Love blossomed in 1940 but life intervened. Can Harold and Bea regain that lost passion after seventy years?
Harold and Bea met and fell in love in 1940. Both enlisted to fight in WWII and then came home to marry other people. Now, seventy years later, they agree to attend a high school reunion. Neither of them know if the other will show or what happened so many years ago. These two find that a broken proposal is hard to forgive but when you're almost ninety you don't have time for regrets.
Five photo identification badges lay on the table by the door. Badly copied high school likenesses adorned them. Every badge listed a name at the bottom. Bea leaned close and pulled her glasses down on her nose to read each one. John, Richard, Harold- there it was. The man she'd given up on seeing ever again. Her own badge lay next to his. How ironic, she thought. All those years apart. She read the last name while clipping the badge onto her collar, Madeline. What were the odds? They'd been best friends way back when. She'd been the one who kept her updated on Harold and Mildred up until the last five years or so.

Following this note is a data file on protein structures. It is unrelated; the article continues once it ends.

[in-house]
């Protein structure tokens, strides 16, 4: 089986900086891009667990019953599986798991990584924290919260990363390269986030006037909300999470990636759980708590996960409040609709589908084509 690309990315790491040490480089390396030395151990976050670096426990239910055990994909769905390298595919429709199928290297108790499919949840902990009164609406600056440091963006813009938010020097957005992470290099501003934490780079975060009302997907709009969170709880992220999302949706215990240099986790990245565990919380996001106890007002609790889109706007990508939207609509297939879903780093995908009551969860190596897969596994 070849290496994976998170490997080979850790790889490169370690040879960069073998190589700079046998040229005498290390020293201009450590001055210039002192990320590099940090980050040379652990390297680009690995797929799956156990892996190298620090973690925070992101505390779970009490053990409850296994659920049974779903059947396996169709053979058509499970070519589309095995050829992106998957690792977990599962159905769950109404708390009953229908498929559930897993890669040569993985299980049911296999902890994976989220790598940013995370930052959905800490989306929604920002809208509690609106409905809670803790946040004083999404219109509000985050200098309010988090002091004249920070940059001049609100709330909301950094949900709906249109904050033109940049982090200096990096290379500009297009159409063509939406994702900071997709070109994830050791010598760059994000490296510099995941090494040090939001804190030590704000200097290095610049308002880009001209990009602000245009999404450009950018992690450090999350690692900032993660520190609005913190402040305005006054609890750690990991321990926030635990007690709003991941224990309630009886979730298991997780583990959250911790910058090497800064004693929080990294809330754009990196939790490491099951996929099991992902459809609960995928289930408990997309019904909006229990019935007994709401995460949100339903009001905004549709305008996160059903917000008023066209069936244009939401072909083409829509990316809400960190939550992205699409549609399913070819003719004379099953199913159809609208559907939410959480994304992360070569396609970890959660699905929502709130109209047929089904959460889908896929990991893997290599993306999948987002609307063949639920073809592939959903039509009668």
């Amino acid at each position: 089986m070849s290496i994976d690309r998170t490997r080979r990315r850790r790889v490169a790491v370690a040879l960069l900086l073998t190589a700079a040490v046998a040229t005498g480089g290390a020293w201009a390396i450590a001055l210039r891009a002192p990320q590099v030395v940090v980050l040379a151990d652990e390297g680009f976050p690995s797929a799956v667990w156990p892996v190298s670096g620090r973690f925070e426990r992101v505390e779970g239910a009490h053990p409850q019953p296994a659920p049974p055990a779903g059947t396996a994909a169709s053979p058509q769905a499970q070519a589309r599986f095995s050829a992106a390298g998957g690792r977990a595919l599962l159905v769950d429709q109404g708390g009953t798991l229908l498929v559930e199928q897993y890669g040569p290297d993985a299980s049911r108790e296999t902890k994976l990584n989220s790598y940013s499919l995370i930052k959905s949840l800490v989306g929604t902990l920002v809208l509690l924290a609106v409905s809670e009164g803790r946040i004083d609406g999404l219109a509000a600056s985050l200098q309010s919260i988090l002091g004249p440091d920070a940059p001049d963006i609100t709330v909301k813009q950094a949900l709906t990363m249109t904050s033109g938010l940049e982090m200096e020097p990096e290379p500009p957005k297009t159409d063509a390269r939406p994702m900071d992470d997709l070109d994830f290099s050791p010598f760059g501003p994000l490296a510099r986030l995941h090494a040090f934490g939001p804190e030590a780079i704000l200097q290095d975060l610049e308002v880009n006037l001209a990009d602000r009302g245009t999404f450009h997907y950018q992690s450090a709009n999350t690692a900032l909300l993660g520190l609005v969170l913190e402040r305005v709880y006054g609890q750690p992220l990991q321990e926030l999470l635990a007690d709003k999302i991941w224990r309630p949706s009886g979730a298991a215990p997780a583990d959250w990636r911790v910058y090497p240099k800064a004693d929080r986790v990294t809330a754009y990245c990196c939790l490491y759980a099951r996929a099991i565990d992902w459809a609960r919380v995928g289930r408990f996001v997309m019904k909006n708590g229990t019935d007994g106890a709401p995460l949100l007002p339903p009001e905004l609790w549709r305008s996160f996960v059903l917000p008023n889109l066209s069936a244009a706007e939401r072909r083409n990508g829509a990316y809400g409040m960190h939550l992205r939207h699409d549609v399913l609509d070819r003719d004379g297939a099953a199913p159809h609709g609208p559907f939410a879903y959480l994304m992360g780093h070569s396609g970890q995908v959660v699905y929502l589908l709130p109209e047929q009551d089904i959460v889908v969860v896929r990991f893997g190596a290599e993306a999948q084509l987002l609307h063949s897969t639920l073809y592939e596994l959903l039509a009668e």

"Mrs. Wexton. So glad you could make it. Reginald Wallington." The young man held his hand out but Bea didn't bother reciprocating. "Uh, yes. Well, you're the first one here. Why don't you go on into the ballroom? We've created a slideshow of old times."
Bea clicked the button on her motorized chair to move forward.
"Those pictures weren't easy to find you know." The boy didn't understand that after you hit eighty you didn't have to be friendly to people you didn't know. Bea chastised herself. It's not like I have a long line of suitors waiting to call.
"I appreciate all of your hard work, Mr. Wallington." Bea rolled up to the only table set up in the massive room. Five places were set with fine china and water goblets. A slideshow lit up the far side of the room. Familiar images passed by on the screen. Long passed away teachers smiled and posed with students.
There was their mascot, really Jennifer Tilton all dressed up. The Cougar pounced on unsuspecting football watchers. Good times. A sixteen-year-old Harold appeared on the screen without warning. That charming grin of his captured her heart so many years ago. Her pulse quickened. He held his arm across her shoulders and they both posed for the camera.
"We look so happy in that one." Startled, Bea turned to locate the voice and there he stood- Harold Towns.